All scales follow the same simple rules, and if you know the rules, they are not hard at all.  I don't know how important it is to know the note names in each scale, because I don't. If you ask me what the 6th note is in any scale except C Major and A minor, I will have to think about it before answering, but I can play any scale if you ask, even though my fingering may not be the same as the scale book, and my intonation won't be perfect - I have been playing for less than two years...

Here are the rules as I understand it (and it's the same regardless of the number of octaves):

  • An ascending major scale is Do-Rei-Mi-Fa-Sol-La-Si/Ti-Do' where Mi-Fa and Si/Ti-Do' are half steps and the rest are whole steps, and  the descending scale is the reverse of the ascending scale.
  • A natural minor ascending scale is La-Si/Ti-Dol-Rei-Mi-Fa-Sol-La' (W H W W H W W), and again, descending scale is the reverse of the ascending scale. 
  • An ascending melodic minor scale is La-Si/Ti-Dol-Rei-Mi-Fa#-Sol#-La' (W H W W W W H), and descending scale is the same as natural minor.
  • A harmonic minor scale is the same as natural minor except that the seventh degree is raised half step: La-Si/Ti-Dol-Rei-Mi-Fa-Sol#-La' (W H W W H W+H H).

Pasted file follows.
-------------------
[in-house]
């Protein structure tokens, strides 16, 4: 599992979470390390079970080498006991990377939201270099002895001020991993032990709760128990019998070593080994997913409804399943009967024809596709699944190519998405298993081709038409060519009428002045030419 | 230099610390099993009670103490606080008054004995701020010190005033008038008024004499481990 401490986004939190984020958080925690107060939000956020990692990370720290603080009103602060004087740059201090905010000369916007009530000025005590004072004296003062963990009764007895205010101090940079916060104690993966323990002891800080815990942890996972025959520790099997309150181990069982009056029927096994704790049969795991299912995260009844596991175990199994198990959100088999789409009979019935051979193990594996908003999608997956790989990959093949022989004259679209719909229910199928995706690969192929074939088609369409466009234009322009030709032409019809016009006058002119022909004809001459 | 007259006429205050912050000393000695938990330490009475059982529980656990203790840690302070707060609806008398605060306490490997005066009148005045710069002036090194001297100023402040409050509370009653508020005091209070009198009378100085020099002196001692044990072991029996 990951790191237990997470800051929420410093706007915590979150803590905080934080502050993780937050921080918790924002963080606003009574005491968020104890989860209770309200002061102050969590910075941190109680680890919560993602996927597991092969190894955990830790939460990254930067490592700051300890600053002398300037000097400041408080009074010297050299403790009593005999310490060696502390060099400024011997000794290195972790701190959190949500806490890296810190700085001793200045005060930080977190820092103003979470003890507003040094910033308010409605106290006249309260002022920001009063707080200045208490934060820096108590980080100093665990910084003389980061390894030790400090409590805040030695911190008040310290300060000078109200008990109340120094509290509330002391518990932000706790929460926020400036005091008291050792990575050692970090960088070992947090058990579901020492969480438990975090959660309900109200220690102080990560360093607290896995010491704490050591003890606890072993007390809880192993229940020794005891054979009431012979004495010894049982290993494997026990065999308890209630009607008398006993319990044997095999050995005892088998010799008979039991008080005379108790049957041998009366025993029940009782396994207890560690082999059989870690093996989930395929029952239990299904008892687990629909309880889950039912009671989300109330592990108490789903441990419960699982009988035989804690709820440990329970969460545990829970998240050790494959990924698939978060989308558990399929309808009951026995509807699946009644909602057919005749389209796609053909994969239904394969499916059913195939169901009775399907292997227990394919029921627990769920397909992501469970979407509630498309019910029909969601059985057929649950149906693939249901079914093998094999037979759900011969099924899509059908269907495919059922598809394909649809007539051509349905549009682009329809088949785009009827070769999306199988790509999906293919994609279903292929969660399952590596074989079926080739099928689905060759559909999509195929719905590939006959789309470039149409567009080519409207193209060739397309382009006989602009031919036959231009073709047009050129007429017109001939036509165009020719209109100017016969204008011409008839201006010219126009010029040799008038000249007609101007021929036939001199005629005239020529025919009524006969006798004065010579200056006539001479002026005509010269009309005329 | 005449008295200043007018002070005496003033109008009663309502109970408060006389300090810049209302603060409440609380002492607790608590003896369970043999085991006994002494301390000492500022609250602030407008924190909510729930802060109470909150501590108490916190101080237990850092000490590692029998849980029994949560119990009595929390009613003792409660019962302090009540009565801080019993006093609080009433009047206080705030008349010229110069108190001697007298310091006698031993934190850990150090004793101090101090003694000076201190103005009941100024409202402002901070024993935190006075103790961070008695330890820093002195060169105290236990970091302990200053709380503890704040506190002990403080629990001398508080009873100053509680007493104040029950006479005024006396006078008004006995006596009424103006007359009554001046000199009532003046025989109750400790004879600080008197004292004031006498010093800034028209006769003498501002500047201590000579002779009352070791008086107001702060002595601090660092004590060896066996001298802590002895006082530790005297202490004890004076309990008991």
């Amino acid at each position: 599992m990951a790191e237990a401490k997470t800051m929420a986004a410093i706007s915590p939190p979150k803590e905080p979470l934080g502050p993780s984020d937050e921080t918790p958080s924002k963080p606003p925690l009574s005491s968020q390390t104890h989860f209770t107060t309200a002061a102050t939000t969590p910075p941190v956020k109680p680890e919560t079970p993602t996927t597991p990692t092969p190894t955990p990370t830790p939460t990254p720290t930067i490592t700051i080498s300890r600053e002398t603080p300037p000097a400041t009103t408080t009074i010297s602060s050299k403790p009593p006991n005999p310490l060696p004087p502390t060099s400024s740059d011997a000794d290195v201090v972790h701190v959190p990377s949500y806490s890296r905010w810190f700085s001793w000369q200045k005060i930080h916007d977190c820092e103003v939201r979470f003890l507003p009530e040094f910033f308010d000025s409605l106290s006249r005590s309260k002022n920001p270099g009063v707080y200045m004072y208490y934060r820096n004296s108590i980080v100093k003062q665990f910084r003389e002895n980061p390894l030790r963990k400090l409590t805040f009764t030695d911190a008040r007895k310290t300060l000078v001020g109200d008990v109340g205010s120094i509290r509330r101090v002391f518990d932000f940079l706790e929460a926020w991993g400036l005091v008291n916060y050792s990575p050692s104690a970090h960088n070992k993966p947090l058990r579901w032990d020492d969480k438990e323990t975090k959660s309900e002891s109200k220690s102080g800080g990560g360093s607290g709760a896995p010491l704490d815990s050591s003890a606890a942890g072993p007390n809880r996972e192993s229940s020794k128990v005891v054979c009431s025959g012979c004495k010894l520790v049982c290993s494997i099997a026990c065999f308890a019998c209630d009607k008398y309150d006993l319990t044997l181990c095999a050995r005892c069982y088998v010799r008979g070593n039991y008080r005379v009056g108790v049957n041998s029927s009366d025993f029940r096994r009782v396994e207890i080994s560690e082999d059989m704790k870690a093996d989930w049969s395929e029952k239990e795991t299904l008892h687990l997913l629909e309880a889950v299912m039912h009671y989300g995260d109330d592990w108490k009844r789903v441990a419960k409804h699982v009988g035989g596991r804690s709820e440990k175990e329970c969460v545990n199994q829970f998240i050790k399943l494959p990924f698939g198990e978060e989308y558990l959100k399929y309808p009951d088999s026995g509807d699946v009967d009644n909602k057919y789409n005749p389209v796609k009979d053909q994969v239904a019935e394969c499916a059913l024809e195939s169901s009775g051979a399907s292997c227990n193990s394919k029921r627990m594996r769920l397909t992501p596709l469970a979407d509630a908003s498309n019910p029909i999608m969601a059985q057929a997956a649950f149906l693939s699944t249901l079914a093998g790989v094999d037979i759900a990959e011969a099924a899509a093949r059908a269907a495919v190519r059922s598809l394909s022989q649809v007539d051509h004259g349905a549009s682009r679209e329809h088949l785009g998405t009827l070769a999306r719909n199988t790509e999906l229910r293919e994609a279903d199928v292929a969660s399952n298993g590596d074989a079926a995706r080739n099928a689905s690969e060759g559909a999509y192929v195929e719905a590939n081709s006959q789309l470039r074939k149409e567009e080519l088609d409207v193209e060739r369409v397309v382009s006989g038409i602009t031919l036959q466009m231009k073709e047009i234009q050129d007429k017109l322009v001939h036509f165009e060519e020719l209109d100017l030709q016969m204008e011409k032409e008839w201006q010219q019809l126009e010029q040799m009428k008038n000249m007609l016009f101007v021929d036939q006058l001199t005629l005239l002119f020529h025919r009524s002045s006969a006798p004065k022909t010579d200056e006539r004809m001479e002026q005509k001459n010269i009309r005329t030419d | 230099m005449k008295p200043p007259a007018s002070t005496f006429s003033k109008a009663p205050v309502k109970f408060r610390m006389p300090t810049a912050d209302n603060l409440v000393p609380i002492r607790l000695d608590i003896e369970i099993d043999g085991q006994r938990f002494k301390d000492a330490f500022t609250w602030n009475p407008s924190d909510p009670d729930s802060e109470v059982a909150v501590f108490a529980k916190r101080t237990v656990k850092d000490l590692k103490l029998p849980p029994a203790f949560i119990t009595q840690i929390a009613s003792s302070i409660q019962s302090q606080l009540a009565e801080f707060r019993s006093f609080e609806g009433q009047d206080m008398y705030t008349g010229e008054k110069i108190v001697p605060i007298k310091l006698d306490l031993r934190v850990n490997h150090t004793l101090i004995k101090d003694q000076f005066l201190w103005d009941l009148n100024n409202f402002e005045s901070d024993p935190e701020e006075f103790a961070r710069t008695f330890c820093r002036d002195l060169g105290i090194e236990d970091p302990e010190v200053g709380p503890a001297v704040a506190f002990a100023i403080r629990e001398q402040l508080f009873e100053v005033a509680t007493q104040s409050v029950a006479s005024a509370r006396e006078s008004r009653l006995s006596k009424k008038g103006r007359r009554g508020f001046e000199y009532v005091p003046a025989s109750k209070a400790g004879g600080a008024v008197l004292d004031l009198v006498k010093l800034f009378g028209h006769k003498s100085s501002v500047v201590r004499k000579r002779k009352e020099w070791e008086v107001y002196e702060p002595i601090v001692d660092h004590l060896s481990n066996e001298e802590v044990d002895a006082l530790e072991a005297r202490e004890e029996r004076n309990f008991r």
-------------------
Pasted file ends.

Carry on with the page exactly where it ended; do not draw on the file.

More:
May 6, 2011 at 01:07 AM ·

Maurice, in your original post, you said, "Generally my intonation is OK for a beginner."

I hope you won't think I'm being too hard-nosed; but your intonation either is OK or isn't OK, regardless of level.  Last fall, I challenged another writer when he said that being a little off in intonation is acceptable at the beginner level.  Well, more forgivable, maybe, but definitely not acceptable.

He then added that intonation is a life-long journey for any violinist.  Posts I've read on the board over the years indicate that, regrettably, some teachers perpetuate this notion -- a concept that is 180 degrees wrong.  I don't know your situation well, but let's hope your teacher isn't one of these.

I can't emphasize enough the importance of hearing the tune -- or hearing the scale -- clearly in your mind before playing it.  In the wake of the Alabama tornadoes, I went through about 103 hours without power and had the last 60 minutes or so of each day's practice session in near-total darkness.

The ear-training and muscle memory training from my student days really paid off.  I had to rely on the aural and tactile faculties as never before, not being able to see what I was doing.  Now I see -- or hear, if you please -- the value of practicing this way more often -- even when the power is on.  I don't recommend that you should try it yet yourself -- I'll leave that to you and your teacher.